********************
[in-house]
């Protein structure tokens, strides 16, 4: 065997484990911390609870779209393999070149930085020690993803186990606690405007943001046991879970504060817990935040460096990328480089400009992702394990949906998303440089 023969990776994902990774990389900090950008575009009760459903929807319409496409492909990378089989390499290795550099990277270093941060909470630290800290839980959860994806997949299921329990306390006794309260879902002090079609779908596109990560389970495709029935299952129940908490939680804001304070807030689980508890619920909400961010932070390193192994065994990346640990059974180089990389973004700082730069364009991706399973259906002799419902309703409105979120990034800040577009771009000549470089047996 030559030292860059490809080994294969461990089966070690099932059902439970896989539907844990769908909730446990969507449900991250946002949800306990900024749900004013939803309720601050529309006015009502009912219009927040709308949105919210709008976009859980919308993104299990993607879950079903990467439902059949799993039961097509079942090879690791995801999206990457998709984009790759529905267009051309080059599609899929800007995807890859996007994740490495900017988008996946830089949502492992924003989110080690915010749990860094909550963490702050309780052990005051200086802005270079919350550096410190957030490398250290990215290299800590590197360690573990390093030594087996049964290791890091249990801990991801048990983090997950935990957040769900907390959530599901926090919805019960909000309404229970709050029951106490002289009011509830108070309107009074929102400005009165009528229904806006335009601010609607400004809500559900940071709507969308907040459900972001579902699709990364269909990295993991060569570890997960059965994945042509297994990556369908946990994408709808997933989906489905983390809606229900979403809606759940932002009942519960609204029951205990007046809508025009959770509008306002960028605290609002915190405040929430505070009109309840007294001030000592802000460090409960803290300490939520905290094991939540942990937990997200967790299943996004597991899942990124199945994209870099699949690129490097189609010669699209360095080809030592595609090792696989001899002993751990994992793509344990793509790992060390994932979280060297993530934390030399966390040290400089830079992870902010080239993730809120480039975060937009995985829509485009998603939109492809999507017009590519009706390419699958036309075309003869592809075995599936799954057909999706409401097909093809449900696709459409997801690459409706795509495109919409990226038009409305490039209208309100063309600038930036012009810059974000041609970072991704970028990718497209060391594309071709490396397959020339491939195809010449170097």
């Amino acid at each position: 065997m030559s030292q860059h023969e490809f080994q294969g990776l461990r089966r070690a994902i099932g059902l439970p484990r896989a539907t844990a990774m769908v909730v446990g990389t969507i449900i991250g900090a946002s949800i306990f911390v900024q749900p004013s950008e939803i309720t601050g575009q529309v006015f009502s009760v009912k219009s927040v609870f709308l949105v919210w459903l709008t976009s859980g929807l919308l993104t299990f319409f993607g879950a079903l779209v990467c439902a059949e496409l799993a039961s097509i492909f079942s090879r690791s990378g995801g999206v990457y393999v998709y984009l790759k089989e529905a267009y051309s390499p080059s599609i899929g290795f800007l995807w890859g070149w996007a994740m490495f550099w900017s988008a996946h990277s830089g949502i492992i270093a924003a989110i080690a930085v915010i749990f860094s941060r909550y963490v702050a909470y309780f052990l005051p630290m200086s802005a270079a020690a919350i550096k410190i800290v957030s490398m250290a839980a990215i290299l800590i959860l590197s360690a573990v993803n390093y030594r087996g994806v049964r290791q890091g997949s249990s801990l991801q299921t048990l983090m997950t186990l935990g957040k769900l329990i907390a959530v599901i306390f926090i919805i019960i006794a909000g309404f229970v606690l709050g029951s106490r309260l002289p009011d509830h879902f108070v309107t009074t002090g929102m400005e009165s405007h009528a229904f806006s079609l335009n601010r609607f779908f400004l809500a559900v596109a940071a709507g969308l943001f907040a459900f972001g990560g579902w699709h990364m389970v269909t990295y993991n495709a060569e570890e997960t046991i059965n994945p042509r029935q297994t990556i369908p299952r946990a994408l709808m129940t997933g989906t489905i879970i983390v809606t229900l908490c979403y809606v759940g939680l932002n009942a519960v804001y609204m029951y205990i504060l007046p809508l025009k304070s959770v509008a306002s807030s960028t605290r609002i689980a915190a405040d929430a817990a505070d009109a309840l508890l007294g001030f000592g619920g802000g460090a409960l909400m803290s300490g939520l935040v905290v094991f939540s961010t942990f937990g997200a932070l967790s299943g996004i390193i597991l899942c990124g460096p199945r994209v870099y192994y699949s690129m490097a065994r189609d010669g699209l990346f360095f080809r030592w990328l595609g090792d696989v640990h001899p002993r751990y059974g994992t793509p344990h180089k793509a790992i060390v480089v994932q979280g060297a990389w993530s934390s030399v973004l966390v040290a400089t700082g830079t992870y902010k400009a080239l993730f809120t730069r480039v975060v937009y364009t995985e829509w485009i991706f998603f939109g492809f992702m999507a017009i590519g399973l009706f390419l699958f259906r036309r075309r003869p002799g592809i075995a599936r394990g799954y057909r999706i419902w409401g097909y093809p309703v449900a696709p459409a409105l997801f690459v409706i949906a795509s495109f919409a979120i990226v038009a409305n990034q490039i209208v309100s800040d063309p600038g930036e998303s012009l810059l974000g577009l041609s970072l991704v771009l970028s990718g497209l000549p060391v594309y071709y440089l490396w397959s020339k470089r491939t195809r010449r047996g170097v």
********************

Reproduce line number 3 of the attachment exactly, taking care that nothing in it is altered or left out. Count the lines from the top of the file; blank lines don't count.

């Amino acid at each position: 065997m030559s030292q860059h023969e490809f080994q294969g990776l461990r089966r070690a994902i099932g059902l439970p484990r896989a539907t844990a990774m769908v909730v446990g990389t969507i449900i991250g900090a946002s949800i306990f911390v900024q749900p004013s950008e939803i309720t601050g575009q529309v006015f009502s009760v009912k219009s927040v609870f709308l949105v919210w459903l709008t976009s859980g929807l919308l993104t299990f319409f993607g879950a079903l779209v990467c439902a059949e496409l799993a039961s097509i492909f079942s090879r690791s990378g995801g999206v990457y393999v998709y984009l790759k089989e529905a267009y051309s390499p080059s599609i899929g290795f800007l995807w890859g070149w996007a994740m490495f550099w900017s988008a996946h990277s830089g949502i492992i270093a924003a989110i080690a930085v915010i749990f860094s941060r909550y963490v702050a909470y309780f052990l005051p630290m200086s802005a270079a020690a919350i550096k410190i800290v957030s490398m250290a839980a990215i290299l800590i959860l590197s360690a573990v993803n390093y030594r087996g994806v049964r290791q890091g997949s249990s801990l991801q299921t048990l983090m997950t186990l935990g957040k769900l329990i907390a959530v599901i306390f926090i919805i019960i006794a909000g309404f229970v606690l709050g029951s106490r309260l002289p009011d509830h879902f108070v309107t009074t002090g929102m400005e009165s405007h009528a229904f806006s079609l335009n601010r609607f779908f400004l809500a559900v596109a940071a709507g969308l943001f907040a459900f972001g990560g579902w699709h990364m389970v269909t990295y993991n495709a060569e570890e997960t046991i059965n994945p042509r029935q297994t990556i369908p299952r946990a994408l709808m129940t997933g989906t489905i879970i983390v809606t229900l908490c979403y809606v759940g939680l932002n009942a519960v804001y609204m029951y205990i504060l007046p809508l025009k304070s959770v509008a306002s807030s960028t605290r609002i689980a915190a405040d929430a817990a505070d009109a309840l508890l007294g001030f000592g619920g802000g460090a409960l909400m803290s300490g939520l935040v905290v094991f939540s961010t942990f937990g997200a932070l967790s299943g996004i390193i597991l899942c990124g460096p199945r994209v870099y192994y699949s690129m490097a065994r189609d010669g699209l990346f360095f080809r030592w990328l595609g090792d696989v640990h001899p002993r751990y059974g994992t793509p344990h180089k793509a790992i060390v480089v994932q979280g060297a990389w993530s934390s030399v973004l966390v040290a400089t700082g830079t992870y902010k400009a080239l993730f809120t730069r480039v975060v937009y364009t995985e829509w485009i991706f998603f939109g492809f992702m999507a017009i590519g399973l009706f390419l699958f259906r036309r075309r003869p002799g592809i075995a599936r394990g799954y057909r999706i419902w409401g097909y093809p309703v449900a696709p459409a409105l997801f690459v409706i949906a795509s495109f919409a979120i990226v038009a409305n990034q490039i209208v309100s800040d063309p600038g930036e998303s012009l810059l974000g577009l041609s970072l991704v771009l970028s990718g497209l000549p060391v594309y071709y440089l490396w397959s020339k470089r491939t195809r010449r047996g170097v």